Monday, February 2, 2009

Starving Artists: Some People Just Didn't Get It

After seeing the ad on TV I thought, "That might be an interesting place to get a few snaps of people buying trailer trash art."

The day after I brought my cameras and a digital recorder to absorb and record the scene, I pitched the story idea to my editors and set the hook.

After it was published methinks some readers, friends and art snobs didn't quite make it to the end of the story before taking issue with the issue.

My first draft, below, had a bit more of an edge to it, which was purged mercilessly and published in a more buttoned-down version:

Local gallery owners would drool over crowds like this. Willing and eager art buyers with checkbooks in hand, swarming and snaking between row upon row of sofa-size paintings of landscapes, seascapes, European cityscapes and an occasional classical nude. And nothing over $59.

It's the annual "Starving Artist Group Art Sale," held twice this month in a swank, mid-size Marriott Hotel conference room.

Perhaps if Wichita galleries displayed art by leaning it on chairs perched on folding tables and stacked other paintings on the floor, they, too, might attract droves of art buying patrons in these trouble economic times.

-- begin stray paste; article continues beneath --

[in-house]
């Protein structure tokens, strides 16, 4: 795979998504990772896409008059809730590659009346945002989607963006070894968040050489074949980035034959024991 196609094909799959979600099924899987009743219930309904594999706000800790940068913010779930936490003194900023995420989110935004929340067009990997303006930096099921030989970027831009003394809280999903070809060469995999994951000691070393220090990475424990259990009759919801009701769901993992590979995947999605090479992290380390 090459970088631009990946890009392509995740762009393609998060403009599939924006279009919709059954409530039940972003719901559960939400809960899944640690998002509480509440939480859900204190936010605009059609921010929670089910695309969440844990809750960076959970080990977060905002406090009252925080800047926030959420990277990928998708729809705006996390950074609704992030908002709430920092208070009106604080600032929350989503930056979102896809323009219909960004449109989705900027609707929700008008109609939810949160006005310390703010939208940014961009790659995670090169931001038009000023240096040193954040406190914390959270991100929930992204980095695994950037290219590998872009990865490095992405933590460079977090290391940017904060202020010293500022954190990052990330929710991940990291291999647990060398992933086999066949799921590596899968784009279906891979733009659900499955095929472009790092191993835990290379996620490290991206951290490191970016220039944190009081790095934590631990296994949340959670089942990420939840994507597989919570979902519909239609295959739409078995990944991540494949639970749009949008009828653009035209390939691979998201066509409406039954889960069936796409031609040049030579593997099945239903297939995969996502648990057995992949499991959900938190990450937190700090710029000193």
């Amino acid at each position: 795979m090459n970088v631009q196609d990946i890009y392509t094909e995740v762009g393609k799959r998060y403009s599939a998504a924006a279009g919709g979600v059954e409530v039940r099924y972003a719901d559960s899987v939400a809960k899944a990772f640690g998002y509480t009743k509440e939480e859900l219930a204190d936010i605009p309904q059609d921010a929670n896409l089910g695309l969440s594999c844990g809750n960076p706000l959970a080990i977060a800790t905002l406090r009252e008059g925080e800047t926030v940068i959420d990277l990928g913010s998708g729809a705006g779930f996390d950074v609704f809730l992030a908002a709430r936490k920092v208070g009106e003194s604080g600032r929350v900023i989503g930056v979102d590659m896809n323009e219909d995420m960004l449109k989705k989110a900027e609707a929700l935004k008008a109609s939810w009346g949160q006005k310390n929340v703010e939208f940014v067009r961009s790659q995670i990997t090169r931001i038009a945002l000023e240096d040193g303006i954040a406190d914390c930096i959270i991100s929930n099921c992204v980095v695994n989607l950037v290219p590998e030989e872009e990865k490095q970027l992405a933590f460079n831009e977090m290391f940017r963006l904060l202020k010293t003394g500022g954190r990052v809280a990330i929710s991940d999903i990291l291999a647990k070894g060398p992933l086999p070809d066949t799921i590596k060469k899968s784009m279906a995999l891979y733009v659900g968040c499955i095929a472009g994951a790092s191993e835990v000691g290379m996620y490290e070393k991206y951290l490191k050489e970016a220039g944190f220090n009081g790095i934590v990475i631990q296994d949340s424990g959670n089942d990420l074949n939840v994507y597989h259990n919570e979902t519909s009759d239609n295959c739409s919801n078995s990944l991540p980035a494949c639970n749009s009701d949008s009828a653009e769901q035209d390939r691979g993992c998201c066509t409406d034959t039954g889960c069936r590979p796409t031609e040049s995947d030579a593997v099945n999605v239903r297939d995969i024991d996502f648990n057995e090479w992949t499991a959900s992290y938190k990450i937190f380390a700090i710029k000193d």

A typical 30% gallery commission would only net $18 for a single $59 painting, but multiply that by, let's say, 300 paying art connoisseurs, that would net a gallery $5,400 in five hours. Not bad considering the only overhead is wine and cheese.
Of course, this isn't how galleries operate. They hang paintings on the wall; they serve hors d'oeuvres and wine at their hoity-toity openings, receptions and gallery crawls, but otherwise are silent as morgues.

Far from the gallery experience, this is art shopping on steroids.

If you see a painting you like, you better grab it now or it'll be gone on your next lap. Unless, of course, the Starving Artists Group swings back though town with a second truckload of original paintings from the Houston warehouse next weekend, like they did last weekend and the weekend before that.

Highbrow art this isn't. It's art for the common man; for those who rarely, if ever, encounter an actual art gallery.

For anyone looking for something to go with new carpet or drapes, odds are good they'll find it here, particularly if the subject matter is less important than dimension or color scheme. Looking for a Parisian cityscape? The same Eiffel tower graces dozens in a variety of colors and sizes.

Better hurry. It's only between 11:00 AM and 4:00 PM at the Marriott Hotel. Who knows when these starving artists will bring their masterpieces back to town?

The "Starving Artist Group Art Sale" certainly strikes a chord with a broad swath of art buyers. After one successful sale two weeks ago, Starving Artist Group Art Sale manager Daniel Mansour, a University of Houston biology student, brought a second truckload of paintings to Wichita last weekend to satisfy the local demand for "original" paintings. Apparently the tight economic times have not hindered the art market in Wichita.
No doubt about it, people liked what they saw.